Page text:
Sacramento's unemployment rate in April fell to 12.4 percent, down from 13.1 percent a month earlier. However, the region actually lost 200 jobs during the month, largely the result of unexpected losses in farm employment, said Alex Alvarado of the state Employment Development Department.

The wet April weather delayed farm hiring across the region, said Russell van Loben Sels, a Courtland pear grower and president of the Sacramento County Farm Bureau.



May 20, 2010
Red Hawk still sluggish

The managers of Red Hawk casino say they're still being hampered by the region's economy.

Management company Lakes Entertainment Inc. provided an update on the Shingle Springs casino while reporting first quarter financial results.

The weak economy and housing market, plus uncertainties about the state budget, "continue to impact Red Hawk's ability to achieve" consistently strong results, Lakes Chairman Lyle Berman said in a conference call with investment analysts.

Overall the company's first quarter revenue fell to $7 million from $7.3 million a year ago, although much of the decline was due to increased competition at a casino in Michigan.

The company said "improved operating efficiences" are helping Red Hawk's profitability. Lakes trimmed employment at Red Hawk shortly after it opened in December 2008.


May 14, 2010
The budget and the economy

Gov. Arnold Schwarzenegger's revised budget, released earlier this afternoon, says the economy is improving but not quickly enough to erase the deficit.

The the so-called "May revise" points to a $19 billion deficit. The accompanying economic forecast is rosier than the one Schwarzenegger released in January, to the tune of an additional $3.7 billion in tax revenue in the upcoming fiscal year.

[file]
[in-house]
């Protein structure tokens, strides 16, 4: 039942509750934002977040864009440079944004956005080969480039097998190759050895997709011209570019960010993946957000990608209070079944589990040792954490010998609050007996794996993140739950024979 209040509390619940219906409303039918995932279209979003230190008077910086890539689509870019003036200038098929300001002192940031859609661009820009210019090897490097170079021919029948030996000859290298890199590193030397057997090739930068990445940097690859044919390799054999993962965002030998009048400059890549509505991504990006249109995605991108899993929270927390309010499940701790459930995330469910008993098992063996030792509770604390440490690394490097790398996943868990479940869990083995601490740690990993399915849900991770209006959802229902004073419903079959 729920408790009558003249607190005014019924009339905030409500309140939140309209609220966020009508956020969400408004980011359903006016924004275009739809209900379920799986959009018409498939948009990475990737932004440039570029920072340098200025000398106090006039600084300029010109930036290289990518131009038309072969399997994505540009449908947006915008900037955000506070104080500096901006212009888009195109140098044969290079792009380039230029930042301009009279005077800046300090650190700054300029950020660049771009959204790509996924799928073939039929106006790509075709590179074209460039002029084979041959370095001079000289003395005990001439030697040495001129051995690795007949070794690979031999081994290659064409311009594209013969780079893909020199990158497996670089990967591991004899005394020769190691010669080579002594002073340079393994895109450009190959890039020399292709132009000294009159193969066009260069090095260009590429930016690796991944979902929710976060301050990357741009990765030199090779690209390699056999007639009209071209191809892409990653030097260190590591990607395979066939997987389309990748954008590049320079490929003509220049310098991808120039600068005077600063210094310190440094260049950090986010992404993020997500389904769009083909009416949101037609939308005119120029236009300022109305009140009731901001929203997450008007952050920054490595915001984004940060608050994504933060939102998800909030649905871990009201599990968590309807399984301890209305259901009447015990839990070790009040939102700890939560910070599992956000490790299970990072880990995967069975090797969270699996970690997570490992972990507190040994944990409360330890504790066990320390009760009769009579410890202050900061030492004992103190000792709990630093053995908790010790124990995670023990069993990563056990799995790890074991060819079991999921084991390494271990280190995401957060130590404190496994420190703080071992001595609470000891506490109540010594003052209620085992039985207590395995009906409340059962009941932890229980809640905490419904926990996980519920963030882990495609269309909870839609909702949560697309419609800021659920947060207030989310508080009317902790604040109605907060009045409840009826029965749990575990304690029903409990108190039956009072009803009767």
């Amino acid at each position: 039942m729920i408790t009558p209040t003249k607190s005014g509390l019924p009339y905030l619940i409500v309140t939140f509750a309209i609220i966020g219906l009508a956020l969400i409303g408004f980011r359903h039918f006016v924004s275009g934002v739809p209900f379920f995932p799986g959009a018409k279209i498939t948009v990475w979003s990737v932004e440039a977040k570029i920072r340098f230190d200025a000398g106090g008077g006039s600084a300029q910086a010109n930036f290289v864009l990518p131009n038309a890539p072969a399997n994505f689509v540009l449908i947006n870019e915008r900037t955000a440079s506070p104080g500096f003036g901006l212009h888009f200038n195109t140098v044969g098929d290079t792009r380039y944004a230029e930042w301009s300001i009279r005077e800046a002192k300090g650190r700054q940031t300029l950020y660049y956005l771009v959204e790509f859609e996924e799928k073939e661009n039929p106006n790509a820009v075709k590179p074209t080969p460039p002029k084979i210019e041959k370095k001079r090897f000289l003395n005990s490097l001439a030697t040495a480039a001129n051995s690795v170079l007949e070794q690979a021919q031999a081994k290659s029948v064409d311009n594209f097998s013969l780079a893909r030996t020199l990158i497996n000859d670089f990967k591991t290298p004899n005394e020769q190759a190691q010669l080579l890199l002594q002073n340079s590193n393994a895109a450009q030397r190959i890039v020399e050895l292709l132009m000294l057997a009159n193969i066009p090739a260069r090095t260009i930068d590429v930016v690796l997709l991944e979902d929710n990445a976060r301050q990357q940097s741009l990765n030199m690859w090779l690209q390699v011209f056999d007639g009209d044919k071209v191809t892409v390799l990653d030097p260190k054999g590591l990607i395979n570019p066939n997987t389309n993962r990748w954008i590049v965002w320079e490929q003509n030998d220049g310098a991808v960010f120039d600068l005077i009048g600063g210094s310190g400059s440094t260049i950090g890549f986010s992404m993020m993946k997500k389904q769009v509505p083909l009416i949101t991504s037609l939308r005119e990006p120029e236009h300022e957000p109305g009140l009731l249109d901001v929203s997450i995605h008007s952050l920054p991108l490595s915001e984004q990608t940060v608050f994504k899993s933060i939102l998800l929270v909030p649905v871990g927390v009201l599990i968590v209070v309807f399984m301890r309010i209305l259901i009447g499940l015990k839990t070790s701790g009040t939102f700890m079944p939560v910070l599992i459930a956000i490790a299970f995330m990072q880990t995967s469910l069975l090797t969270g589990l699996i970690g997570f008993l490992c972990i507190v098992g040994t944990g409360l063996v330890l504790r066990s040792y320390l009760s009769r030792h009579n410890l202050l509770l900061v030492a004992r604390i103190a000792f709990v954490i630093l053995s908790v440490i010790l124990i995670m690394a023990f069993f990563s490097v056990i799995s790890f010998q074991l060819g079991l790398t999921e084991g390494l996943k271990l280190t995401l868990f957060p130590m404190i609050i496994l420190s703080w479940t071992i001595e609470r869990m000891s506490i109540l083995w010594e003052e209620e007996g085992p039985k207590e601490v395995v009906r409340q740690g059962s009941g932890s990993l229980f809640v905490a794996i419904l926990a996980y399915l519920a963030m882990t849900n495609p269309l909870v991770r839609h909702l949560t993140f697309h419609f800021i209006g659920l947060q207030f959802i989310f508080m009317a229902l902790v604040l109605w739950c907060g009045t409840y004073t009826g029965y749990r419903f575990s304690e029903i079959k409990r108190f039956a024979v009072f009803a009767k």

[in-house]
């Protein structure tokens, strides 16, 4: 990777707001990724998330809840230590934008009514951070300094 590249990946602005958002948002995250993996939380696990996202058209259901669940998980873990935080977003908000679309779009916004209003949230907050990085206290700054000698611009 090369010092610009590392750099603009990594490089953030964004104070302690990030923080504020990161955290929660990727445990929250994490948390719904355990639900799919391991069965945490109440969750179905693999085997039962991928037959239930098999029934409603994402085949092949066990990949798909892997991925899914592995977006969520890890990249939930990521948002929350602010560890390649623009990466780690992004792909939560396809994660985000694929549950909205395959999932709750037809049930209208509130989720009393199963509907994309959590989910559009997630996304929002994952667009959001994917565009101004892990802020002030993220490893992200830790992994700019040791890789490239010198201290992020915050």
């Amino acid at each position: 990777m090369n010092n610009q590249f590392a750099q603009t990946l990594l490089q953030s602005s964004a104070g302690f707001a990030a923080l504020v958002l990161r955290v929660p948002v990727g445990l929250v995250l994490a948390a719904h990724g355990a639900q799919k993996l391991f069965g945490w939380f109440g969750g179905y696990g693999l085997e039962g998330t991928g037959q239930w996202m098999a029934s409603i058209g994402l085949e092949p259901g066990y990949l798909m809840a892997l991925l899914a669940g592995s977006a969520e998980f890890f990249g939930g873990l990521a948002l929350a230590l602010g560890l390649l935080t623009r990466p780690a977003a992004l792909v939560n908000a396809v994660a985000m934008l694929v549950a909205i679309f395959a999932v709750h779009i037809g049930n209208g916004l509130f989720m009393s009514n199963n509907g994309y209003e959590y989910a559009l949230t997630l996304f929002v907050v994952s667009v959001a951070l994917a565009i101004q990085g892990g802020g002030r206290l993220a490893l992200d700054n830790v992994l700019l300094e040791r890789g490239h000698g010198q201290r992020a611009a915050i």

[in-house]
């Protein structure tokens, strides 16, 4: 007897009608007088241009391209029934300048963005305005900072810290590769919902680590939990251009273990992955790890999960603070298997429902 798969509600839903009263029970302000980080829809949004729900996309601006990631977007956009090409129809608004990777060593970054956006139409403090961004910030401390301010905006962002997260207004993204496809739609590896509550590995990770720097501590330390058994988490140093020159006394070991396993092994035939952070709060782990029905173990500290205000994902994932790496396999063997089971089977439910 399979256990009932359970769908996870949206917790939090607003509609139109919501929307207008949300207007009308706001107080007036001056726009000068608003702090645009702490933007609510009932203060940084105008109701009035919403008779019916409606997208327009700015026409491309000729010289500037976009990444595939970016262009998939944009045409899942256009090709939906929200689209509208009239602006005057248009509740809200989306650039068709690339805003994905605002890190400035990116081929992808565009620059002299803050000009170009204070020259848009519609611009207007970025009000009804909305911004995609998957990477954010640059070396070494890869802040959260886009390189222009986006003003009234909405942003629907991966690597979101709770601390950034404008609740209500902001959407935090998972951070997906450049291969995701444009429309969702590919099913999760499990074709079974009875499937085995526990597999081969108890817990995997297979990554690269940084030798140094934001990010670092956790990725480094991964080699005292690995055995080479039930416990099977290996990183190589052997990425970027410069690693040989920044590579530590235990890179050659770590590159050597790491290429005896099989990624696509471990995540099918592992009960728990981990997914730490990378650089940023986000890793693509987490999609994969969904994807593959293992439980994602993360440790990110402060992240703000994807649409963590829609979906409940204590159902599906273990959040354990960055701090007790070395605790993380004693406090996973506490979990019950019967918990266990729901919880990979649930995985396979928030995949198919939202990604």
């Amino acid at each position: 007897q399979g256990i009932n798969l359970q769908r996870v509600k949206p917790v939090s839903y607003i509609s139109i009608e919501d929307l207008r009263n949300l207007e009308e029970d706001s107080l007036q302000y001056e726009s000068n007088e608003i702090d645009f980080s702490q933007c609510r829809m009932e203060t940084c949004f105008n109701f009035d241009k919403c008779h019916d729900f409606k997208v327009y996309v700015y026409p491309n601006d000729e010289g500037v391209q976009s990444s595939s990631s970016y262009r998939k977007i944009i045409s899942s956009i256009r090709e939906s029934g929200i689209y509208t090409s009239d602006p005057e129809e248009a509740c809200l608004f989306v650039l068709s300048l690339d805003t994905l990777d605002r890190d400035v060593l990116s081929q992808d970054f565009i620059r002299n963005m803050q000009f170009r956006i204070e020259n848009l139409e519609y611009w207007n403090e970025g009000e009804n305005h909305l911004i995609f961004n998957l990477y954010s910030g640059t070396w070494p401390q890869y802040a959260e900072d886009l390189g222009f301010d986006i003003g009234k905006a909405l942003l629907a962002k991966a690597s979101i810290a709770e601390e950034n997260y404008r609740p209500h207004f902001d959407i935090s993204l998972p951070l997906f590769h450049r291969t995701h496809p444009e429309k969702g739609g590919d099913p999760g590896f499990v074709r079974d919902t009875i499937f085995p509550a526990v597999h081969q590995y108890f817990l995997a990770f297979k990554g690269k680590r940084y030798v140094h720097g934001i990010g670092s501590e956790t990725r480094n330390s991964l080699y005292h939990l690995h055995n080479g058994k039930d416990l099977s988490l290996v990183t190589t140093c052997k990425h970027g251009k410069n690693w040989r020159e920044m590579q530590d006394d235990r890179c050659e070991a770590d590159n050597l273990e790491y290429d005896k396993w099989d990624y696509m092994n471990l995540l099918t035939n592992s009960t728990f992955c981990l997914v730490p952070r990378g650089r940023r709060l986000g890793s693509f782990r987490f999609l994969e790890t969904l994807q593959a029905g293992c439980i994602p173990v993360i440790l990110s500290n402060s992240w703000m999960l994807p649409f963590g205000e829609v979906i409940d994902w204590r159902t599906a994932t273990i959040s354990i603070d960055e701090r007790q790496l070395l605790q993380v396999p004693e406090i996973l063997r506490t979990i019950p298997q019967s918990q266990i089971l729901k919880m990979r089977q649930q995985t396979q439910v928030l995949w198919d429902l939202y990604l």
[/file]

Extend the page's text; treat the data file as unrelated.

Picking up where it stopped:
But still it won't be nearly enough to cure the budget.

"The outlook for the near future is positive but sober," the forecast says.

We know that California has been lagging the U.S. recovery. When the stronger-than-expected nationwide jobs report for April came out last Friday, economists told us California was on the brink of joining the party. We'll see next Friday, when the state and local job figures are released, if that's true.

We already know Schwarzenegger's team was disappointed with the results of April's income tax collections; they were well below expectations.

Look for more in Saturday's paper.


May 12, 2010
Pension funds: We're complying with Iran law

Officials with California's two public pension funds tried to convince legislators today that they're complying with a law requiring the sale of stocks of international companies doing business in Iran - even though they've dumped almost none of their holdings.

CalPERS and CalSTRS told the Assembly Accountability Committee that they're following the law by pressuring the companies to pull out of Iran. In many cases, they said they've succeeded, and only a handful of their investments have any Iran ties.